Opportunities and barriers to successful learning transfer: impact of critical care skills training
Version of Record online: 28 SEP 2007
Journal of Advanced Nursing
Volume 60, Issue 3, pages 308–316, November 2007
How to Cite
Meyer, E., Lees, A., Humphris, D. and Connell, N.A.D. (2007), Opportunities and barriers to successful learning transfer: impact of critical care skills training. Journal of Advanced Nursing, 60: 308–316. doi: 10.1111/j.1365-2648.2007.04422.x
- Issue online: 28 SEP 2007
- Version of Record online: 28 SEP 2007
- Accepted for publication 19 May 2007
- critical care;
- empirical research report;
- learning transfer;
- skills development
Title. Opportunities and barriers to successful learning transfer: impact of critical care skills training
Aim. This paper is a report of a study to assess the impact on nursing practice of critical care skills training for ward-based nurses.
Background. Following a government review in the UK of adult critical care provision, new ways of working were advocated to ensure that critical care services depended on the needs of the patient, not their location in the hospital. A re-conceptualization beyond service provision in high dependency units and intensive care units was required in order to deliver an integrated service. This has ramifications for training requirements.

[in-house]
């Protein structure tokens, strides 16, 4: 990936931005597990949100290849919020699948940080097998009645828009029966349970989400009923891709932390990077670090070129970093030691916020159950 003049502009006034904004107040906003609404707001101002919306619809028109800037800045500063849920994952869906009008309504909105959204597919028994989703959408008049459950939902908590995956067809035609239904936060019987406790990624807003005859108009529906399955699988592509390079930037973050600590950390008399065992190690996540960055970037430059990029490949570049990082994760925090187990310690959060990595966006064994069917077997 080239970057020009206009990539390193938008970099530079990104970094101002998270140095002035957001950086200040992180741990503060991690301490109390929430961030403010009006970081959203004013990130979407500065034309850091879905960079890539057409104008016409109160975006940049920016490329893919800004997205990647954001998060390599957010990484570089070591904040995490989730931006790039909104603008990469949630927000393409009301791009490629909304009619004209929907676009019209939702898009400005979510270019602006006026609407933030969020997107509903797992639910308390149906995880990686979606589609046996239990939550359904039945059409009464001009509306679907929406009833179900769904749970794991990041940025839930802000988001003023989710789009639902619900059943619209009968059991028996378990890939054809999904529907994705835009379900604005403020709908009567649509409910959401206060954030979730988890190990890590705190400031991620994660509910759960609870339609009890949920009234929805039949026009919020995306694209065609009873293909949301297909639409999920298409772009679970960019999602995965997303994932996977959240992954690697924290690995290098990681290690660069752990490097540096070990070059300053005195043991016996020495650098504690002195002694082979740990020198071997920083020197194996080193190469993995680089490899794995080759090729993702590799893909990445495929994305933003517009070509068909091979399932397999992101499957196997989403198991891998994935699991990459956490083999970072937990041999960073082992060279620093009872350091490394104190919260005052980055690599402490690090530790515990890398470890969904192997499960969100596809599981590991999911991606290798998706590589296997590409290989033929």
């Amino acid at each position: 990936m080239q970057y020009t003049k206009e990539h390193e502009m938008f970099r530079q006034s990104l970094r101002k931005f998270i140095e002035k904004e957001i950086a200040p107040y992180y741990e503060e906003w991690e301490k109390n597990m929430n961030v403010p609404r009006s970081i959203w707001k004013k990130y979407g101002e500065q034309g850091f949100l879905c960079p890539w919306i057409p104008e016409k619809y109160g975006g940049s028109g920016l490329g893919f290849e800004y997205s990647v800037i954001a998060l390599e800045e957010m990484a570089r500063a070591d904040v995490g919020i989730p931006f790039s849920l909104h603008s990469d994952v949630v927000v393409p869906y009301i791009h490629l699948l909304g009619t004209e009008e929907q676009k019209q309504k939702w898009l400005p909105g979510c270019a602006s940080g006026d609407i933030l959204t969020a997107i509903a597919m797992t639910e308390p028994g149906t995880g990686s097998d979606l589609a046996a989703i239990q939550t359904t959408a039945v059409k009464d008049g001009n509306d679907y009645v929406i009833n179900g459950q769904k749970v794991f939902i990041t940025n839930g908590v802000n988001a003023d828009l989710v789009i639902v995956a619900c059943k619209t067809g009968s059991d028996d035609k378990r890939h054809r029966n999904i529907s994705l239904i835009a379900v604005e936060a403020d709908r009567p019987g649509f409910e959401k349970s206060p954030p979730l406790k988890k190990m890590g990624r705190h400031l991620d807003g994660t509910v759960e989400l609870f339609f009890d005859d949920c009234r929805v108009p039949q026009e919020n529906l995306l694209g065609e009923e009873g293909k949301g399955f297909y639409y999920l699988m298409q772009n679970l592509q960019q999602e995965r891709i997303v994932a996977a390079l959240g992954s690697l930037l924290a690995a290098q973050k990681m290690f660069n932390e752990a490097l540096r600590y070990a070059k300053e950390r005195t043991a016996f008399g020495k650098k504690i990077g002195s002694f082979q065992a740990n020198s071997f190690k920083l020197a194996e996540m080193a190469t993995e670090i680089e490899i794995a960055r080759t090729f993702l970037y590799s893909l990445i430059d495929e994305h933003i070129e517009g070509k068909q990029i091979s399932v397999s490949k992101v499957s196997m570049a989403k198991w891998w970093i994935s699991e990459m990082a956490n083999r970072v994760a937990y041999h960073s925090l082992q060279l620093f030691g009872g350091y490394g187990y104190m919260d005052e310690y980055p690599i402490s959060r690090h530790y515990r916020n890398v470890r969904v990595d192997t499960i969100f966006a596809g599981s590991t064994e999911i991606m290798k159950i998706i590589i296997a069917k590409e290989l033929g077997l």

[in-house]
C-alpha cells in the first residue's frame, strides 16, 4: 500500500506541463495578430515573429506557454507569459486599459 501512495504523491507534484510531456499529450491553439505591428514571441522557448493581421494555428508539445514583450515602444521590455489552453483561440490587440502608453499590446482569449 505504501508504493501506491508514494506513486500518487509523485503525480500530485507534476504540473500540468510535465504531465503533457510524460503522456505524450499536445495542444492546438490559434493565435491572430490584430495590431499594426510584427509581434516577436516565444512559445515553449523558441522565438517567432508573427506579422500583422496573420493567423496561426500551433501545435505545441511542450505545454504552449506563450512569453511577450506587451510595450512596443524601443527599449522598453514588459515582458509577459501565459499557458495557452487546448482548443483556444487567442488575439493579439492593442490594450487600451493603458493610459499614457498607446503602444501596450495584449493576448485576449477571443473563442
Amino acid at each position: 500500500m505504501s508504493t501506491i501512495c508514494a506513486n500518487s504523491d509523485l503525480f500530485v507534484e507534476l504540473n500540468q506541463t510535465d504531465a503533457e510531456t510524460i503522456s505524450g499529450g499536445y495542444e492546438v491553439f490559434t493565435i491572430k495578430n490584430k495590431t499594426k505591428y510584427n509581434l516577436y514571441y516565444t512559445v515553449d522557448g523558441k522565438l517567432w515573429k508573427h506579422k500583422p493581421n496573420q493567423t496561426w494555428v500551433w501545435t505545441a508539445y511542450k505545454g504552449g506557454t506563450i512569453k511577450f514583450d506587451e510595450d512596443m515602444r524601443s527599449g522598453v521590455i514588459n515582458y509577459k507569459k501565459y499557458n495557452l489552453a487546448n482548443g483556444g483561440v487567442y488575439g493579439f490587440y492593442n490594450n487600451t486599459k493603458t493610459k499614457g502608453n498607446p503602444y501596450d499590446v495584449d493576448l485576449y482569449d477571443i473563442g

Methods. Semi-structured interviews were used to explore perceived learning and learning transfer from a range of courses. The data were collected from course attendees (n = 47) and line-managers (n = 19) across two sites between 2005 and 2006.
Findings. Learning was closely associated with the clinical application of new skills and knowledge. Commonly, course attendees and line-managers quoted increased knowledge and confidence, better assessment skills and improved interprofessional working. Time with competency assessors, availability of expanding roles, and supernumerary time were key factors for successful learning transfer. Barriers were financial pressures on hospitals, lack of perceived relevance of the course to staff or nursing practice, and lack of time to practice skills or work with clinical skills facilitators.
Conclusion. Course design should be a collaborative activity between education providers and commissioners to ensure the impact of training on practice. Relevance of material, time to practise skills and new learning, and organizational, rather than merely individual, support are essential for successful training interventions.